However, Andrea Neal, who has worked at Wal-Mart for about seven years, said she does not agree with the petition. Neal, who used to work in the Cortland store, said she now makes the half- hour commute to Ithaca because of higher pay and a promotion. “I make really good money here, compared to [Cortland],” she said. “I was making nothing.”

As the world’s largest corporation, Wal-Mart made nearly $288 billion in revenue and a $10 billion net profit in 2004, according to Fortune magazine. This profit is equal to the Wal-Mart competitors’ profits combined and doubled, according to Wal-Mart Watch, a non-profit research group.
Sophomore Daisy Tomaselli, a volunteer with the coalition, said Wal-Mart is not the only store that should adjust low wages.

“We don’t defend any store that doesn’t pay their workers a living wage, especially when they can afford to,” she said. “This includes K-Mart, Sears, Target and all big-box stores.”

Tomaselli said she thinks the proposed wage increases are not impossible. Costco, a large wholesaler, pays workers up to $17 per hour by keeping the salaries of higher-ups relatively low, she said.

According to a Nov. 9 article in the Ithaca Times, Wal-Mart officials often list the average salary at $9.64 per hour, but that is more likely a figure of the corporation’s middle pay, rather than its average pay. Meyers said at a meeting before the store’s opening, coalition members and city officials were promised exact wage information by Wal-Mart representatives. They still have not received it, he said.

Tim Joseph, chair of the Tompkins County Legislature, said the low wages paid by Wal-Mart affect everyone in the community.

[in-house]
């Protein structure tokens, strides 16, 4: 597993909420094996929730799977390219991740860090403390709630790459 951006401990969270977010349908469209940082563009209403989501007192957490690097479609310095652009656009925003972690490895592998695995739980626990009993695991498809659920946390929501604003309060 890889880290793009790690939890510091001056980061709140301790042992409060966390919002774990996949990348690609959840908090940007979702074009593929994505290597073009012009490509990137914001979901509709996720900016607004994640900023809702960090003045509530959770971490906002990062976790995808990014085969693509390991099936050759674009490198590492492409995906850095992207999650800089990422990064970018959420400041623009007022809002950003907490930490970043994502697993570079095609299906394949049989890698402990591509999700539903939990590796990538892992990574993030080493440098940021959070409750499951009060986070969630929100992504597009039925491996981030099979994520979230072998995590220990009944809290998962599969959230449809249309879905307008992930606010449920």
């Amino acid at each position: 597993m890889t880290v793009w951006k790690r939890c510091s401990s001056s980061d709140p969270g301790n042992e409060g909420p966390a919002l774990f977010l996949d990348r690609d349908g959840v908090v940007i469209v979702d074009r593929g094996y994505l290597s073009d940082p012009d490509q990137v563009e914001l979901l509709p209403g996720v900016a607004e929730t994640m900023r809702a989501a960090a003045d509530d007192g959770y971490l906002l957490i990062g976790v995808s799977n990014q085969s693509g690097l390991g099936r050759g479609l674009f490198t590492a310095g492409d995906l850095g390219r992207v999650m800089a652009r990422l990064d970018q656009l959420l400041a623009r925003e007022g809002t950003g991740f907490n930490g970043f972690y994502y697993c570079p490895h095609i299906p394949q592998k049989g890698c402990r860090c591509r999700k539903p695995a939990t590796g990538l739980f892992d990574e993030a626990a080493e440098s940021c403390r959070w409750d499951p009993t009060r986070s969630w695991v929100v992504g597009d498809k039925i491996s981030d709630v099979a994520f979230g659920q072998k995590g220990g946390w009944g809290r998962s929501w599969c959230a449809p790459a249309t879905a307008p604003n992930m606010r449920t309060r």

“A big part of the county budget goes to providing basic services to people working in low-wage jobs,” he said. “Since [these workers] are not paid enough, we are paying them. You are paying them.”

Sophomore Jaime Waznis, who attended the documentary screening Monday night, said the film was powerful and she will likely cut back on her Wal-Mart shopping. Waznis signed the coalition’s petition last spring.

“I liked that the idea of the petition was not to end corporate America, but to end its bad practices, like low wages,” she said.

“This is the first step, and it’s a really important one.” At the petition presentation, members of the coalition, local community members and local politicians will join Meyers. Mayor Carolyn Peterson and New York state Assemblywoman Barbara Lifton will be present, Meyers said.

Meyers said the group does not know what to expect, but believes it is a public step. Though living wage movements are rare, they are significant because the issues apply to communities everywhere, he said. The local focus of the movement is crucial to success, he said.

“This way, people are more aware because it is happening right in front of them,” he said. “If it is solely a national campaign, I don’t think people will know about it.”
Joseph said while local campaigns are necessary for raising awareness, a nationwide movement is still required for real change, but the petition will help hopefully.

The presentation of the petition is part of a series of local events for “Higher Expectations Week,” organized by Wal-Mart Watch, to raise awareness of political and social issues related to the super- retailer, Meyers said. “Wal-Mart: The High Cost of Low Prices” will be playing at Cinemapolis in The Commons through Saturday.